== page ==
Letter to the Editor: It’s not anti-Semitism, it’s anti-humanity
To the Editor:
On March 9th, a Letter to the Editor was published about the recent rise of anti-Semitic attacks across the country. I agree with the author: Cemeteries being desecrated and Jewish Community Centers (JCCs) being threatened are serious hate crimes. I agree that action should be taken. However, I disagree that this is specifically a Jewish issue; this is a democratic issue. A response to the anti-Semitism rampant in 19th-century Europe, Zionism is a movement for the creation of and return to a Jewish state. When the author of the Letter to the Editor cited Zionism as the answer to anti-Semitism in America, they implied that Jews should flee to Israel instead of standing their ground to protect themselves. Escaping into a Jewish enclave is not productive. To find a solution, the rise of anti-Semitic attacks should be viewed within a broader context.
Anti-Semitism is one of many forms of bigotry used to assuage the fears of the masses. What do these masses fear? Economic instability, social inferiority, anything that threatens their lifestyles and livelihoods. When fearing decline, these masses voted for a “populist” leader, one who will reclaim the glory of the country and the people. By voting for this man, these masses cling to the past and anything that excuses themselves of responsibility for their own decline. The leader turns out to further undermine the people who voted for him. At their most vulnerable time, he exploits them to satisfy his own way of life. When his voters become more impoverished and more disgruntled due to his antics, he hides. Where does he hide? Behind the “other.” Who is the “other?” Those who do not look like him, act like him, or agree with him; those who do not share the same values or culture as him. Does he physically hide? No, he hides through silence. When 100 bomb threats were called in within the past month, this leader said nothing. When an Indian man in Kansas was murdered and a Sikh man in Washington was wounded and told to “go back to their country,” the leader said nothing. When students from the University of Pennsylvania were exposed as threatening the lynchings of their Black peers, the leader, an alum of this University, did not condemn this action. When seven transgender women were murdered this year, did the leader release a statement? No.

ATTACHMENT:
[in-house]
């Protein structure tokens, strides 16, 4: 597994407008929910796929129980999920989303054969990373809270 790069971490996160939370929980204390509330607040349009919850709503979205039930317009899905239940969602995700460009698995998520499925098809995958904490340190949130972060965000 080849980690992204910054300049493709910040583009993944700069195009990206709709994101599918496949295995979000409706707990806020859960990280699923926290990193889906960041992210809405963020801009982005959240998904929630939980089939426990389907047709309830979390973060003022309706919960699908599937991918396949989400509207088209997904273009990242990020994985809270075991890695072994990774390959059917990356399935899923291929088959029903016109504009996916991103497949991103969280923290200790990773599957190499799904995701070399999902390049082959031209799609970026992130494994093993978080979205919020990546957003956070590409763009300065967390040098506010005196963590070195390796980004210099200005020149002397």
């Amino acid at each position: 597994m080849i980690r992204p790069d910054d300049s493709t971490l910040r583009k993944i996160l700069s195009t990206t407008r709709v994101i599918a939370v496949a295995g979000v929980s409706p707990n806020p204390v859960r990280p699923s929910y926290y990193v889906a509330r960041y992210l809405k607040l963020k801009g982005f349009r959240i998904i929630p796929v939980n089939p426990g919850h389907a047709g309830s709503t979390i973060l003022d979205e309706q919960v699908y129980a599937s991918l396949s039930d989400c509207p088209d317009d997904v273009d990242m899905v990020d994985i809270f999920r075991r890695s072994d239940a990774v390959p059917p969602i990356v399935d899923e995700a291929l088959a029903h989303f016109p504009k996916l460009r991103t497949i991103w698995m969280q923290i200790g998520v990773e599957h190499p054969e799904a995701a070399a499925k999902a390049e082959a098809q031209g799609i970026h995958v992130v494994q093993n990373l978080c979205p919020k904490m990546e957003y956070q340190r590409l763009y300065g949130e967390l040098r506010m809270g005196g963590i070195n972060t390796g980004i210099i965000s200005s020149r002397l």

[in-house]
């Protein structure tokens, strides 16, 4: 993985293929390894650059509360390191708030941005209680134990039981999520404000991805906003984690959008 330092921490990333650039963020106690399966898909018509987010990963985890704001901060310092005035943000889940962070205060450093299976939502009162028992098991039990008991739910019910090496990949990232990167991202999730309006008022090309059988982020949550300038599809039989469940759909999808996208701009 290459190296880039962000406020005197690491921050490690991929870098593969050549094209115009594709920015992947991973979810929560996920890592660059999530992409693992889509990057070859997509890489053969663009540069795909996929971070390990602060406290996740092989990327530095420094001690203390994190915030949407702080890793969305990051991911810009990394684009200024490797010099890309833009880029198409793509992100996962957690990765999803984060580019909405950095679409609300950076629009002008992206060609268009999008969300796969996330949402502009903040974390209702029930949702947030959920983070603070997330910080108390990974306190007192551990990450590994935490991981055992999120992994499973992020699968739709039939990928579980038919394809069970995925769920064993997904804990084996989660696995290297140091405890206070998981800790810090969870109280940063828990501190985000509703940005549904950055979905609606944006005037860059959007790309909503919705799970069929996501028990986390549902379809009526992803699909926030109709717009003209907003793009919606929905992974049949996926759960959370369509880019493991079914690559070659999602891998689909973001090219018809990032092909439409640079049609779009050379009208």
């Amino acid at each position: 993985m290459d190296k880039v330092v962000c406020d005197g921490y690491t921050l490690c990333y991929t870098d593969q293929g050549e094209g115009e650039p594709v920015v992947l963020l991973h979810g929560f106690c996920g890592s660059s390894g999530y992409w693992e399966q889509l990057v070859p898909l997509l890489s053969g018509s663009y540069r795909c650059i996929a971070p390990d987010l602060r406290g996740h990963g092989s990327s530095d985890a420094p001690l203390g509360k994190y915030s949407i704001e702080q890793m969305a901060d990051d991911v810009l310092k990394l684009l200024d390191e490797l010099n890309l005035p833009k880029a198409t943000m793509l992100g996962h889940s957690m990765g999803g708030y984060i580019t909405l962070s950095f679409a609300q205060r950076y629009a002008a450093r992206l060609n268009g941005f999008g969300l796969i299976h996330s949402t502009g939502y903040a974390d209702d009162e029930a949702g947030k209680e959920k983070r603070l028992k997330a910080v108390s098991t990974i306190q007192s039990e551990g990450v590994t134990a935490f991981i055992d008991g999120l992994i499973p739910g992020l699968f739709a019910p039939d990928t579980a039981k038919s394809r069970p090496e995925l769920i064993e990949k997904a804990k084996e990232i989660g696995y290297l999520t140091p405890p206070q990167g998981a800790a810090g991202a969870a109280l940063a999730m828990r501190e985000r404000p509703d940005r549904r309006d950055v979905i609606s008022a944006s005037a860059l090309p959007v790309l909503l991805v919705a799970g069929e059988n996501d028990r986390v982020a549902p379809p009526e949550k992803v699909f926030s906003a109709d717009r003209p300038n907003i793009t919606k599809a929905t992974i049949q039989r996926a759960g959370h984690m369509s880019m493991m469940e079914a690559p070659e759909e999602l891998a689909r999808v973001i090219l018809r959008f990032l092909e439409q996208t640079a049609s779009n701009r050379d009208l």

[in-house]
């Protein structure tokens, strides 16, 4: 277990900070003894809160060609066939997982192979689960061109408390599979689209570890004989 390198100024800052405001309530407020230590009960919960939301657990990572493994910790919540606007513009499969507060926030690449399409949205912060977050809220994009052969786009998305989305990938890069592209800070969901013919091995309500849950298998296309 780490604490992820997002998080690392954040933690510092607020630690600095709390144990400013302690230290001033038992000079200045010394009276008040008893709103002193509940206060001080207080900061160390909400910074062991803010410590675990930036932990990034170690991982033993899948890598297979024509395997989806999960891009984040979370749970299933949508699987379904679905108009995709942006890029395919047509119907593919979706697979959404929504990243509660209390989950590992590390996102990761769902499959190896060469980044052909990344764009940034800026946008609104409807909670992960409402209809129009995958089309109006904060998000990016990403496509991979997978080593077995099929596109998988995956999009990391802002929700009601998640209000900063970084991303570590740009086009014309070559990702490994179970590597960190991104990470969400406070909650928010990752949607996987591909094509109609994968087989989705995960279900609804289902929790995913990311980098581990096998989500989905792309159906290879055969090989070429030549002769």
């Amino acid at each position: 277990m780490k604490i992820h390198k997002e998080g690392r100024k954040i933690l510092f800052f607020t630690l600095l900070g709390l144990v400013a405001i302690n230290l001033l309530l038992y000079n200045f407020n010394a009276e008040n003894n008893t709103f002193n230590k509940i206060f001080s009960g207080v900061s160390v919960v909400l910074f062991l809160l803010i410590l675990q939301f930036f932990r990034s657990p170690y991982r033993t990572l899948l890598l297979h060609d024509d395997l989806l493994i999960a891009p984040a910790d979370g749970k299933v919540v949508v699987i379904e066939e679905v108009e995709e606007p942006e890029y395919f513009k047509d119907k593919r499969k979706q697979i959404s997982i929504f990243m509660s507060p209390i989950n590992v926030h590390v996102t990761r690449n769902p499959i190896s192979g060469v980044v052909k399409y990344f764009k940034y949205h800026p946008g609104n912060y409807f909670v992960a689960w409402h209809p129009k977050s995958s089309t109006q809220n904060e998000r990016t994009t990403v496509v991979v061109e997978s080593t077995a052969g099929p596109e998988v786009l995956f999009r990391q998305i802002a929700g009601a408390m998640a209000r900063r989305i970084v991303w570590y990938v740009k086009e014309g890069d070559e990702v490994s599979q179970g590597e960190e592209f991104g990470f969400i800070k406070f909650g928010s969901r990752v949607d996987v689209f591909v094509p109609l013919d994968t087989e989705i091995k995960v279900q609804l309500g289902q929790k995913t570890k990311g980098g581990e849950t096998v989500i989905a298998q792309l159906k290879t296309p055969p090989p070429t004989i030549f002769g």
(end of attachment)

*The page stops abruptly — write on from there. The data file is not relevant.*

If the so-called leader will not speak out against hate crimes, then who will? The hated. Who are the hated? You. By encasing yourself within a community, whether physical or virtual, of those who share similar identities, you become someone else’s “other.” The leader knows this. He wants us to stay within these groups; it is his way of dividing us. Being divided is what allows him to maintain power.
How do we break the divides? By identifying beyond a specific race, religion, ethnicity, or gender. No matter whether you are Black, white, Jewish, Christian, Muslim, cisgender, or transgender, you are human. Although the author of this letter meant well, imploring for Jews to take action against anti-Semitic hate crimes plays into this divide. I myself am Jewish, yet I do not think of hate crimes against Jews as exclusive to our community. When I think of the Holocaust, do I think of it strictly within Jewry? No. I think of the Holocaust as one of many genocides committed by populist leaders who divided their people into an “us” and “them,” and allowed through the complicity of those who hoped they were not the “them.” When I see another news story about a hate crime, when I hear sexual harassment on the bus, when I hear my friends talk about not being able to use the bathroom of their choice, I do not think of it as their problem. I think of it as my problem.
As a member of humanity every hate crime is a crime against you. As a participant of a democracy, every hate crime is a crime against your liberties. Each hate crime should be treated with equal importance and reacted to with equal diligence.
Rebecca Duke Wiesenberg